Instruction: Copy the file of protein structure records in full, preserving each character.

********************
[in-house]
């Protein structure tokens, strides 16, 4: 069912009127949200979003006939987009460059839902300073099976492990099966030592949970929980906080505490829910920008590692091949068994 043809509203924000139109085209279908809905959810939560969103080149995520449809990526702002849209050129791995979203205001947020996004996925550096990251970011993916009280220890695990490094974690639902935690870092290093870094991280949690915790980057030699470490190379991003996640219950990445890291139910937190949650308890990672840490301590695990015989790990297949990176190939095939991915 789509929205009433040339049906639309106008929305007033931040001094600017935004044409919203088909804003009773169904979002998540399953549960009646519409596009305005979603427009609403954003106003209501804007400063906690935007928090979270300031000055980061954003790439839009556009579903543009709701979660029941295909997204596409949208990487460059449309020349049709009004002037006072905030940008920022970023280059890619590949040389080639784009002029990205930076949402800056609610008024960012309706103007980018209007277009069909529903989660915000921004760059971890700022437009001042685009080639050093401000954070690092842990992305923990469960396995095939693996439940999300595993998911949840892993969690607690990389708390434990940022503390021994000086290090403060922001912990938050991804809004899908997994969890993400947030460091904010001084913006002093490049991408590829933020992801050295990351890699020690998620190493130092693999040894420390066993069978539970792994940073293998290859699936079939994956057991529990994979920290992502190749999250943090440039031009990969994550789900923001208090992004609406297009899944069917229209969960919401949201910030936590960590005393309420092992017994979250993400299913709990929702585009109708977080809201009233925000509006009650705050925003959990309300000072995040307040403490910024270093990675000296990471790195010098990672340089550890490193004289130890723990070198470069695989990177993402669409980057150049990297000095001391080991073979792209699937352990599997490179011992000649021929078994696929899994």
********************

[in-house]
């Protein structure tokens, strides 16, 4: 069912009127949200979003006939987009460059839902300073099976492990099966030592949970929980906080505490829910920008590692091949068994 043809509203924000139109085209279908809905959810939560969103080149995520449809990526702002849209050129791995979203205001947020996004996925550096990251970011993916009280220890695990490094974690639902935690870092290093870094991280949690915790980057030699470490190379991003996640219950990445890291139910937190949650308890990672840490301590695990015989790990297949990176190939095939991915 789509929205009433040339049906639309106008929305007033931040001094600017935004044409919203088909804003009773169904979002998540399953549960009646519409596009305005979603427009609403954003106003209501804007400063906690935007928090979270300031000055980061954003790439839009556009579903543009709701979660029941295909997204596409949208990487460059449309020349049709009004002037006072905030940008920022970023280059890619590949040389080639784009002029990205930076949402800056609610008024960012309706103007980018209007277009069909529903989660915000921004760059971890700022437009001042685009080639050093401000954070690092842990992305923990469960396995095939693996439940999300595993998911949840892993969690607690990389708390434990940022503390021994000086290090403060922001912990938050991804809004899908997994969890993400947030460091904010001084913006002093490049991408590829933020992801050295990351890699020690998620190493130092693999040894420390066993069978539970792994940073293998290859699936079939994956057991529990994979920290992502190749999250943090440039031009990969994550789900923001208090992004609406297009899944069917229209969960919401949201910030936590960590005393309420092992017994979250993400299913709990929702585009109708977080809201009233925000509006009650705050925003959990309300000072995040307040403490910024270093990675000296990471790195010098990672340089550890490193004289130890723990070198470069695989990177993402669409980057150049990297000095001391080991073979792209699937352990599997490179011992000649021929078994696929899994």